“We will not,” means they are determined and unshakeable in their faith and refuse to sin again God regardless of the price they had to pay. Jesus taught us in the New Testament to count up the cost (Luke 14:25-34) because the road of faith is not always easy. There will be sacrifices that have to be made along the way and some days will be tougher than others.
Nebuchadnezzar was intent on making that price high indeed. At the hearing of their answer, “his visage was changed against” them. He not only was the face of rage, but his whole face showed it as well. Nebuchadnezzar’s whole countenance changed right before their eyes and those around could most likely see the evil and anger he held on the inside, rise to the surface.
His actions verified what his face was reading. Before tossing these faithful men into the flames, Nebuchadnezzar “commanded that they should heat the furnace one seven times more than it was wont to be heated.” He was intent on increasing the pain he was ready to expose them to. He wanted the flames to burn as hot as his own anger toward them.
Daniel 3:20-23 “And he commanded the most mighty men that were in his army to bind Shadrach, Meshach, and Abednego, and to cast them into the burning fiery furnace. Then these men were bound in their coats, their hosen, and their hats, and their other garments, and were cast into the midst of the burning fiery furnace. Therefore because the king’s commandment was urgent, and the furnace exceeding hot, the flames of the fire slew those men that took up Shadrach, Meshach, and Abednego. And these three men, Shadrach, Meshach, and Abednego, fell down bound into the midst of the burning fiery furnace.”
Who were these “mighty men”? Nameless (to us), strong men of the court and “army;” the best of the best who could get the job done without hesitation or doubt. Nebuchadnezzar wanted this done and over with, so he chose the elite of his squad to eradicate these rebels who refused to bow. Therefore, with the strongest force he could muster through his men, his commands were followed. As they went about the task of preparing these men for execution, little did they know that day, their lives would end in the process.
They had the job to “cast them into the burning fiery furnace,” and they would, with clothes and all. Everything on the backs of “Shadrach, Meshach, and Abednego” would go into the flames with them, their “coats, their hosen, and their hats, and their other garments” – but, unbeknownst to the men whose job it was to carry out this execution, those very flames, and the heat from those flames, would kill them that day.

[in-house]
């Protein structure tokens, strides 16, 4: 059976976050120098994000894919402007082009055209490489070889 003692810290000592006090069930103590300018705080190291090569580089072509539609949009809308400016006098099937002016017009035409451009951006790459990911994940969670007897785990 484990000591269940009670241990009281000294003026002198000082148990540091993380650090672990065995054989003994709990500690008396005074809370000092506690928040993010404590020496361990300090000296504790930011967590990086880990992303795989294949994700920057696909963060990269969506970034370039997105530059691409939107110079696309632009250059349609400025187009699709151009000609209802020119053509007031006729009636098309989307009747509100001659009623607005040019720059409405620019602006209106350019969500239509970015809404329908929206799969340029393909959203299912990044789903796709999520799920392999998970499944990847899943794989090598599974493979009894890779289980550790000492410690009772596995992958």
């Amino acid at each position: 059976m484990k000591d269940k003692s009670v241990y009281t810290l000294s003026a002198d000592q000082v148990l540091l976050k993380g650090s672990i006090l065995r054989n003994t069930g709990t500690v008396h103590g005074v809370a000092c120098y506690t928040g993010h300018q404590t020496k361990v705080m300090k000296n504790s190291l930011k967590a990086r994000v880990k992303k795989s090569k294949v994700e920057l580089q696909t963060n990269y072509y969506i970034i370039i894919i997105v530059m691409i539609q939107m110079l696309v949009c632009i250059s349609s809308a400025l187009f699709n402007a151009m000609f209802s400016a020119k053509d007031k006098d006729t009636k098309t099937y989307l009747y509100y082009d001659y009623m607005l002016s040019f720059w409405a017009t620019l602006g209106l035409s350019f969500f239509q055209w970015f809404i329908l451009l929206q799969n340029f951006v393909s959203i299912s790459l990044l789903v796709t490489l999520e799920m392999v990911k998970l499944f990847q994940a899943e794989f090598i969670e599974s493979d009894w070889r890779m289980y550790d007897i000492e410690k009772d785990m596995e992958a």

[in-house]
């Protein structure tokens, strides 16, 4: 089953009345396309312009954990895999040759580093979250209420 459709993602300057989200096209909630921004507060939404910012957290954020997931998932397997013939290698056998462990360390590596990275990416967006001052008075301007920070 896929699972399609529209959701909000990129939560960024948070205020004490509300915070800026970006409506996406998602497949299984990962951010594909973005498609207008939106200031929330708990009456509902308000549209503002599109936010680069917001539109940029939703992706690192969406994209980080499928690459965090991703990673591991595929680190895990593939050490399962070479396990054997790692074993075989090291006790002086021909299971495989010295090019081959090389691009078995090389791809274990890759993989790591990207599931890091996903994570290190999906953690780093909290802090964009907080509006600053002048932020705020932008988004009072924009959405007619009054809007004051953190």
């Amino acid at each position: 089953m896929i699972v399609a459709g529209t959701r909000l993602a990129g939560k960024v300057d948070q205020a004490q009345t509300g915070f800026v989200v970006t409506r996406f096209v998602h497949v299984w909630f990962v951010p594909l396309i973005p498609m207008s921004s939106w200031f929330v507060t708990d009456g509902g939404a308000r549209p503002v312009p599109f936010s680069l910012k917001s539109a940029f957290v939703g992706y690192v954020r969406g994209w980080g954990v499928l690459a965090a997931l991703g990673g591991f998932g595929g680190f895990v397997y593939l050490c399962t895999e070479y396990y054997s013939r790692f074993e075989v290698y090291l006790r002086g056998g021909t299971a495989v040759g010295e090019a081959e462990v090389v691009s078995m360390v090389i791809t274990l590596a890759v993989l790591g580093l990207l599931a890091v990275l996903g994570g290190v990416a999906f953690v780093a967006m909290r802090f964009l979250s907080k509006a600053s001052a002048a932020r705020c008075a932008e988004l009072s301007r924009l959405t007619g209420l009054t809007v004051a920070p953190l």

There’s an old adage that says, “Haste makes waste,” and lives were wasted that day to the urgency of the king’s command. The foolish pride of the king didn’t take a breath in during his rampage of anger or else he may have surmised with flames so high and hot it would not be safe for his own men to approach the furnace. His intent was to only kill Shadrach, Meshach, and Abednego but “the flame of the fire slew those men” too. Their job cost their life.
As for those whom the flames were made for, those three “fell down bound into the midst of the burning fiery furnace.” The fact that they fell down into it gives us a sense of the enormity of not only the height of it but with a vessel so large and being superheated the way it was, the intensity of the heat was unreal and able to lick up life in a matter of seconds.
Daniel 3:24-25 “Then Nebuchadnezzar the king was astonied, and rose up in haste, and spake, and said unto his counsellors, Did not we cast three men bound into the midst of the fire? They answered and said unto the king, True, O king. He answered and said, Lo, I see four men loose, walking in the midst of the fire, and they have no hurt; and the form of the fourth is like the Son of God.”
Let’s recap a bit. When they fell down in the fire they were bound and helpless. Let’s really take into consideration what that meant. Being bound left them at the mercy of the king, of which he showed none. Being physically restrained meant there was absolutely nothing they could do about their situation. They couldn’t fight back, and they couldn’t run.
But, and here’s the part I like, their, nor our situation never depends on our own strength, ingenuity, or ability to bring the crisis under control.
Being bound and tossed into the flames of affliction may limit us, but it does not get in God’s way at all. At any given moment, when and if He chooses, God will simply step in the flames with you. The king may have tied down Shadrach, Meshach, and Abednego’s hands but there is nothing he could do about the hand of God getting involved. In other words, you are never alone in the fire.